Iva Honyestewa

Iva Honyestewa's Whirlwind (Bringer of Rain) pootsaya basket shown at the Heard Museum Guild Indian Fair and Market, 2017

Iva Honyestewa (née Casuse; also Iva Lee Honyestewa; born 1964) is an American artist, craftswoman, social activist, and preserver of Hopi culture. A Native American, Honyestewa is best known for her traditional and innovative woven baskets and figures. Honyestewa's most important breakthrough was the development of the pootsaya basket, called "a rare innovation in Hopi basketry".[1] She developed the pootsaya during her 2014 residency at the School for Advanced Research in Santa Fe, New Mexico, having been awarded the Eric and Barbara Dookin Artist Fellowship.[2]


Honyestewa was born in Gallup, New Mexico to parents Richard Casuse (Navajo) and Shirley Casuse (née Mansfield; Sun Clan, Hopi). Honyestewa is Sun (Taawa) Clan from the village of Songoopavi, Second Mesa, Arizona, and her Hopi name is Honwynum (Female Bear Walking).[3]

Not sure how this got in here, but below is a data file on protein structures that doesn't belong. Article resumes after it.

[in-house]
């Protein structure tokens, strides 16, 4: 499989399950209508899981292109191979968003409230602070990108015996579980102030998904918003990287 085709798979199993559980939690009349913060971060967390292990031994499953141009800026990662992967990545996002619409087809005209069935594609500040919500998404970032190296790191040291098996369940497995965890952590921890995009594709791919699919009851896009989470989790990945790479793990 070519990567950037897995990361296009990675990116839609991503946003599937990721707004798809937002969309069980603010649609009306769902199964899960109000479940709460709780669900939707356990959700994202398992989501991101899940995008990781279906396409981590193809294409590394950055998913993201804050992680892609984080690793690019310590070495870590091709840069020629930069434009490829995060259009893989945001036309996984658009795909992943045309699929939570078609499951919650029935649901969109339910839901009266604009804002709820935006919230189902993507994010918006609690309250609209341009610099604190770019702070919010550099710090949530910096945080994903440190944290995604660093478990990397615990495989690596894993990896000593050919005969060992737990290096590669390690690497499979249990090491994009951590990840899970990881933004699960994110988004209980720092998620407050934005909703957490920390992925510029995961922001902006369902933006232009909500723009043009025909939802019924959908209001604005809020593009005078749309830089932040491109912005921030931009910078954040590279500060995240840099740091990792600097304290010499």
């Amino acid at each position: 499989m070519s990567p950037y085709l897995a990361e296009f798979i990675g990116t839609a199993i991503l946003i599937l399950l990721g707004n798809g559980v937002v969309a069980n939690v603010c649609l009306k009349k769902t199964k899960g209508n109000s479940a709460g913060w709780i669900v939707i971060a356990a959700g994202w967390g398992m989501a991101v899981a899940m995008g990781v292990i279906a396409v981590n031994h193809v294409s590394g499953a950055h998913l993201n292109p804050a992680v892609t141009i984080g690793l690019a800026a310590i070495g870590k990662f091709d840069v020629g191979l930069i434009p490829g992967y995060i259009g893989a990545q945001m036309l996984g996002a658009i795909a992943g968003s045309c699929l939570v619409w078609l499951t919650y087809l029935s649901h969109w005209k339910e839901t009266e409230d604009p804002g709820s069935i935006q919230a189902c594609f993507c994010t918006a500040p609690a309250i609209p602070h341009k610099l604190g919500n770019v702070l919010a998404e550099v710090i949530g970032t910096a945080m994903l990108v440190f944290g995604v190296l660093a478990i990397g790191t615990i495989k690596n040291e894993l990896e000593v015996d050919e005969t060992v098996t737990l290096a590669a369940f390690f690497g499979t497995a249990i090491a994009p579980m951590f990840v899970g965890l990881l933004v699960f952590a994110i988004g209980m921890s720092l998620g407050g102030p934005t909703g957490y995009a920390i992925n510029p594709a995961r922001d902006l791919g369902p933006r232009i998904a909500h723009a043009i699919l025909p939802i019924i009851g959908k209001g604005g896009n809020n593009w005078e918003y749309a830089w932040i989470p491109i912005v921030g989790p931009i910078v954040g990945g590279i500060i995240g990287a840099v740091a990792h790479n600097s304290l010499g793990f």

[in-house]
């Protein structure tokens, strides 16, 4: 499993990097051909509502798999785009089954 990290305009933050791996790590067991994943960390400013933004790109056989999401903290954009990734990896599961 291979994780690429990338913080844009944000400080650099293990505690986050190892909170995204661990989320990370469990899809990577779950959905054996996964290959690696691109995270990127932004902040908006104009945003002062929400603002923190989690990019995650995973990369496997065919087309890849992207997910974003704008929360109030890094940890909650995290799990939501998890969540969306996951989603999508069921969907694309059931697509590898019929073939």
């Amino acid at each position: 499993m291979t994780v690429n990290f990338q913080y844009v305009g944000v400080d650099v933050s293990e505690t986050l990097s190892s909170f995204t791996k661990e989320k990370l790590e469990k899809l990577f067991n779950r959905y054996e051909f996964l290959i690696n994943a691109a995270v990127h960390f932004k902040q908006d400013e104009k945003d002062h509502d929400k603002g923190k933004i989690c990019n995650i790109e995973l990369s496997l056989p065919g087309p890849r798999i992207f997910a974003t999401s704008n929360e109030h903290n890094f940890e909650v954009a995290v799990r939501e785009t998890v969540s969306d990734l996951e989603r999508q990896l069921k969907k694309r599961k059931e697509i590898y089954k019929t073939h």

Honyestewa began in 1992 as a silversmith and jewelry maker and has received advanced training from her father Richard Casuse (Navajo), Leonard James Hawk (Yakama), Roy Talahaftewa (Hopi), and Charles Supplee (Hopi). She has worked with many techniques including Hopi overlay, lapidary, lost-wax casting, and tufa casting.[4][5] She is included in the definitive guide to Native American jewelry makers by Dr. Gregory Schaaf of the Center for Indigenous Arts & Cultures.[6]

Honyestewa is expert at traditional Hopi basket weaving, both the coiled basket (poota) and the sifter basket (tutsaya). She was taught to make her first coil basket by her grandmother Esther Honanie when she was ten years old. Honyestewa would not revisit basket weaving until 1996 when she began lessons with her first cousin, Beth Dawahongnewa. Over the next ten years, Honyestewa perfected her craft making baskets for ceremonial purposes and began to introduce what would become her signature innovations; her confidence grew, finally blossoming in 2006 as she began to enter art exhibitions and contests.[2][7][4]

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